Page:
The art of defusing

Lot's going on here.

Dogs are amazing at defusing a situation.  I am always writing about how each dog is an individual; different than any other.  Each has their own personal way of delivering a message but as a species there are great similarities.   As far as body language, they use a universal one; but each dog has their own twist.  Defusing a situation is very interesting to watch.  A dog assesses a situation and deals with it in their own way.  Depending on who a specific dog is as far as temperament and that particular dog's life experience will make the difference.  Of course there are dog's who will always throw fuel on a fire and never consider defusing.  But for those who do it and do it well, it is an art form.  Mastery to behold.

Years ago I was at the beach for a photo shoot.  I was there to shoot Sloughi's and my two models just so happened to live with one of the most savvy dogs that I have ever met.  He was a big boy that looked like a St. Bernard mix.  He had a presence about himself; an air of confidence.  Not long after we arrived a German Shepherd dog came onto the scene.  He spotted the big mix and decided to show him who owned the beach.  The big St. mix stood watching the Shepherd approach, hair up, ears up with a direct and intense stare.  As he got close enough to the big mix, the St. Bernard mix turned and walked away.  This left the Shepherd standing in the sand wondering what had just happened.  It was clear that the big mix was not concerned, apprehensive or even batting an eyelash over the bully Shepherd.  Very cool.

Watching Elsa and Penny play I see the same behavior albeit down quite a few intensity notches.  Penny loves to stalk Elsa which Elsa typically loves, but sometimes she doesn't want to be stalked.  As Penny approaches in her stalking stance Elsa spots her; if she wants to defuse the stalking behavior she will turn and start sniffing the ground.  She is displaying that she is busy doing something else; it always works.  Penny has not got this defusing behavior down yet but with Elsa's guidance is shouldn't be long before she picks it up.  As a puppy she hasn't needed it; she prefers to be in the thick of it at the moment.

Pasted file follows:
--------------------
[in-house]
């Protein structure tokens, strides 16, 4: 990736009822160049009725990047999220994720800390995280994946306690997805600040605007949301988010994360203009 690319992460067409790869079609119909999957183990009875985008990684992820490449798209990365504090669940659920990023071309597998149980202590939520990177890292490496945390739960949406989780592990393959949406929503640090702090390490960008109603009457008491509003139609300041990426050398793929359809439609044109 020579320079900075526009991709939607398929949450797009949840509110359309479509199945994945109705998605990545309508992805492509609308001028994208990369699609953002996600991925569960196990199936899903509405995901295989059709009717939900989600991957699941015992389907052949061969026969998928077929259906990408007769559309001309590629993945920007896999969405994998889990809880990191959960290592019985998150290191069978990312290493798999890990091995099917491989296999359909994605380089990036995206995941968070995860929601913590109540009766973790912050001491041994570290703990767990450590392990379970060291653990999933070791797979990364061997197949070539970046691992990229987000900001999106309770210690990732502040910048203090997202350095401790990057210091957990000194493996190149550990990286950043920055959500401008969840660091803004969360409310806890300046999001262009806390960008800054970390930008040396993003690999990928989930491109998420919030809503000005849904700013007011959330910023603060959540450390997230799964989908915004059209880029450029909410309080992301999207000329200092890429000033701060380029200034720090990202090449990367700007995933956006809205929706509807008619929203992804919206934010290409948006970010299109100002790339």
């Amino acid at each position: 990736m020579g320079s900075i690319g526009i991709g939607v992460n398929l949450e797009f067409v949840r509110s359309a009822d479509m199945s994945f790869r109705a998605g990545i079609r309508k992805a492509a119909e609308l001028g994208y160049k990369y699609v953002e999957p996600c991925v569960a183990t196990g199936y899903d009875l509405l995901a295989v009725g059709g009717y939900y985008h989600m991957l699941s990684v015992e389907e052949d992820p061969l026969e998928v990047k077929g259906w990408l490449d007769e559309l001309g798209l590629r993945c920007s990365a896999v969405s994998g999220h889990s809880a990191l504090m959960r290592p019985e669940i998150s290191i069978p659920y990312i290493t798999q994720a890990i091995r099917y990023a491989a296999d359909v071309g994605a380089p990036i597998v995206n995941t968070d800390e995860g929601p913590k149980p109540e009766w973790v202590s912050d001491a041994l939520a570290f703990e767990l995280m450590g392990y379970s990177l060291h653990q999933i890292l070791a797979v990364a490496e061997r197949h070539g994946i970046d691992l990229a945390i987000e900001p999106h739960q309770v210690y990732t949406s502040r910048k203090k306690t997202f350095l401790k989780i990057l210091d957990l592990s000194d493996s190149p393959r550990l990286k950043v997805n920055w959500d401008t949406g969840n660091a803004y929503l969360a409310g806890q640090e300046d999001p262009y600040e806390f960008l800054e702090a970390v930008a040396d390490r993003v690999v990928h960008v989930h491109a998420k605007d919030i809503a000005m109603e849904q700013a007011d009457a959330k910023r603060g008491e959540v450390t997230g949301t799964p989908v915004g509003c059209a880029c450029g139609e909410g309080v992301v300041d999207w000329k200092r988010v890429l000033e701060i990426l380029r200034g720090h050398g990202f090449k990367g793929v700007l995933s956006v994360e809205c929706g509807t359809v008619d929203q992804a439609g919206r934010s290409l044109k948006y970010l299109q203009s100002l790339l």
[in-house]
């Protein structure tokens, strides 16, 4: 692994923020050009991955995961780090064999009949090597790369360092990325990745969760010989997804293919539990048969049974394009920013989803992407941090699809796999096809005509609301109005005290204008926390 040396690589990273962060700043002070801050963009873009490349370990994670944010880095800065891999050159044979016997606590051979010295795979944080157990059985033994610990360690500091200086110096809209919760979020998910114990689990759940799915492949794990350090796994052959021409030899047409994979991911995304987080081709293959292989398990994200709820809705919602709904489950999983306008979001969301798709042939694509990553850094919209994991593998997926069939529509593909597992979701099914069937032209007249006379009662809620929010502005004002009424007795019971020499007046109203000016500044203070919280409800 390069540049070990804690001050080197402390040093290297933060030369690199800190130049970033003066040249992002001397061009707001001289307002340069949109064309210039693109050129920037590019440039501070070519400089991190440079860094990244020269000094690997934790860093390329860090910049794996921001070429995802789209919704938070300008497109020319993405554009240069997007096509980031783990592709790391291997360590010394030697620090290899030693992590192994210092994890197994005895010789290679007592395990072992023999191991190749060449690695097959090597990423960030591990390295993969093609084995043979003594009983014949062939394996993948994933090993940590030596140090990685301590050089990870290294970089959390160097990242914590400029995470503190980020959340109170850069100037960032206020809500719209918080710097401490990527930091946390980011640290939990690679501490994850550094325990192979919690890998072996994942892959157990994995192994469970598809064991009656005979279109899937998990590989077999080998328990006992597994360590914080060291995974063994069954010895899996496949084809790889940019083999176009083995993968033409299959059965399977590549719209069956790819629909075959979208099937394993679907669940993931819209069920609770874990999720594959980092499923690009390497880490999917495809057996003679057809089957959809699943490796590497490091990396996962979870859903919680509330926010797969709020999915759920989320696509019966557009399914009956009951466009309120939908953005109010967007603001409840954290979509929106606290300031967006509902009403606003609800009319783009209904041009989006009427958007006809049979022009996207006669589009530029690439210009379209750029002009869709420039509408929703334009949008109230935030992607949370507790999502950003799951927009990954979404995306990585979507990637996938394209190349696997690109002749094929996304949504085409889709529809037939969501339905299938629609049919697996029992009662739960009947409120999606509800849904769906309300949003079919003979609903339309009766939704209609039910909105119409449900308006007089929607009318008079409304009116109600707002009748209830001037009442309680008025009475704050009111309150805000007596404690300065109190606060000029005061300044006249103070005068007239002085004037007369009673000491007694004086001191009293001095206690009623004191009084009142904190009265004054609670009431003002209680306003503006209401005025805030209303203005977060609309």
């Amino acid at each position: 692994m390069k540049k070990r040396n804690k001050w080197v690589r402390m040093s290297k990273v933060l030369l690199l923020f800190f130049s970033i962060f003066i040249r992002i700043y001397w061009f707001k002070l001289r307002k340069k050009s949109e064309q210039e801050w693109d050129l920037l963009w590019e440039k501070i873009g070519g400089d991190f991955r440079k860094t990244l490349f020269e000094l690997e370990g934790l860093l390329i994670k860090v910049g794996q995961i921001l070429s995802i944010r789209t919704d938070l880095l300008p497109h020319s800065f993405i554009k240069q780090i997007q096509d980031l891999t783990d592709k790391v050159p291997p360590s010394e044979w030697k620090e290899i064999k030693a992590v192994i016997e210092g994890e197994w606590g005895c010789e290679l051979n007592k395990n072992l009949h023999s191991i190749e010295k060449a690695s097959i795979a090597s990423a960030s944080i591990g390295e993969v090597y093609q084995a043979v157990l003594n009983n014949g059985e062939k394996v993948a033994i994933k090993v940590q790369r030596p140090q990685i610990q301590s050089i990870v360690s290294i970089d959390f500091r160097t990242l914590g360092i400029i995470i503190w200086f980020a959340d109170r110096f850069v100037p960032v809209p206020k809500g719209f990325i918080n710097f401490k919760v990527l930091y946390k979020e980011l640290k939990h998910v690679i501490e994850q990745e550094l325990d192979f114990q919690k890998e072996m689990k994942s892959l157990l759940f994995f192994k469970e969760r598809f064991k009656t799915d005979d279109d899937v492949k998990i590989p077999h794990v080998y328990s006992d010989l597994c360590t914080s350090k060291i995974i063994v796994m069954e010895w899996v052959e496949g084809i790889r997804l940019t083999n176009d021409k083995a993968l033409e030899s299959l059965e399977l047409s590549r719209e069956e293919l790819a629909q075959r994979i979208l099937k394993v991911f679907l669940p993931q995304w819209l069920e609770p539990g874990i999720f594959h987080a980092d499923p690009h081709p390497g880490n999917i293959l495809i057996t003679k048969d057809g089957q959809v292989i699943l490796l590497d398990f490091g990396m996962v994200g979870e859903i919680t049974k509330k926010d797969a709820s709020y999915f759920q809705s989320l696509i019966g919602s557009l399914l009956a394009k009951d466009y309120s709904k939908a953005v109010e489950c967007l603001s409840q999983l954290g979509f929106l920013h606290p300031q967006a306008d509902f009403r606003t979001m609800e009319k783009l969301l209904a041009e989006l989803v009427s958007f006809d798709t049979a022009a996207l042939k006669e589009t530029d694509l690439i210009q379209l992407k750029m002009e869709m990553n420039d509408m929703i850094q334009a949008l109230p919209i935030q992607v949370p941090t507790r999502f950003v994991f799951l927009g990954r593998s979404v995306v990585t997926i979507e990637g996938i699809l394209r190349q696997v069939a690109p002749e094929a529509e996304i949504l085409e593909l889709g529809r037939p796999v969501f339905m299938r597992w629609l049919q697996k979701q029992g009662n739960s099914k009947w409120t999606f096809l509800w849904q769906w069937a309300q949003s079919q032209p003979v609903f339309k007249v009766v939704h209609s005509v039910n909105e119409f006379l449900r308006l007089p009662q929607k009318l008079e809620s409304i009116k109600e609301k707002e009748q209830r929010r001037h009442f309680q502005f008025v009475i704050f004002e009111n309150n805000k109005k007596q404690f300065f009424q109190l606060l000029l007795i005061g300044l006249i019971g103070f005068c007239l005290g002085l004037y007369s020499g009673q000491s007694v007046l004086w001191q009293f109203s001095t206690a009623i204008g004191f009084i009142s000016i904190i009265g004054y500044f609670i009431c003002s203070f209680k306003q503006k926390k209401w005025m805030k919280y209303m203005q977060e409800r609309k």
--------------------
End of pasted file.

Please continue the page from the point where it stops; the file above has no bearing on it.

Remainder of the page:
Often when two very dominant dogs meet one will push and the other will turn and walk away.  There is a huge difference in walking away and submitting.  The entire body must be observed to see the difference.  What does walking away without submitting mean?  It means that the dog has no desire to interact; they are quite confident feeling no need to fight.  A confident dominant dog does not necessarily want to fight, nor do they pick fights.  They can be a very confident dog not feeling like they need to.  Luke is much like this; he is a dominant male and very confident.  He will not back down from a fight but will never pick one either.  He is a lover not a fighter.

Then there is the learning aspect of it all.  A far more mature and confident dog may display this behavior as a clear message of superiority.  A sort of "I'm at the top, I don't do this,"  message.  Of course there is always the dog that will not defuse and a fight or further pushing may follow.  Each interaction, environmental stimulus and dog will be different so you can never be sure that defusing will work.  But when it is used by between two experienced and confident dogs it is amazing.

Dogs are far more experienced and talented at reading and delivering messages than we will ever be.  They do it all without a word spoken.  It is the humans that fail to read a dog correctly; there is so much to know and understand.  Many people have it all wrong; they read and interpret their dog's behavior completely inaccurately.  With this comes misguided reactions to their dogs actions.  It must be frustrating to be a well versed dog who is completely misunderstood by their owner.  It is more than worth the effort to learn about canine behaviors if you are indeed going to live with one.

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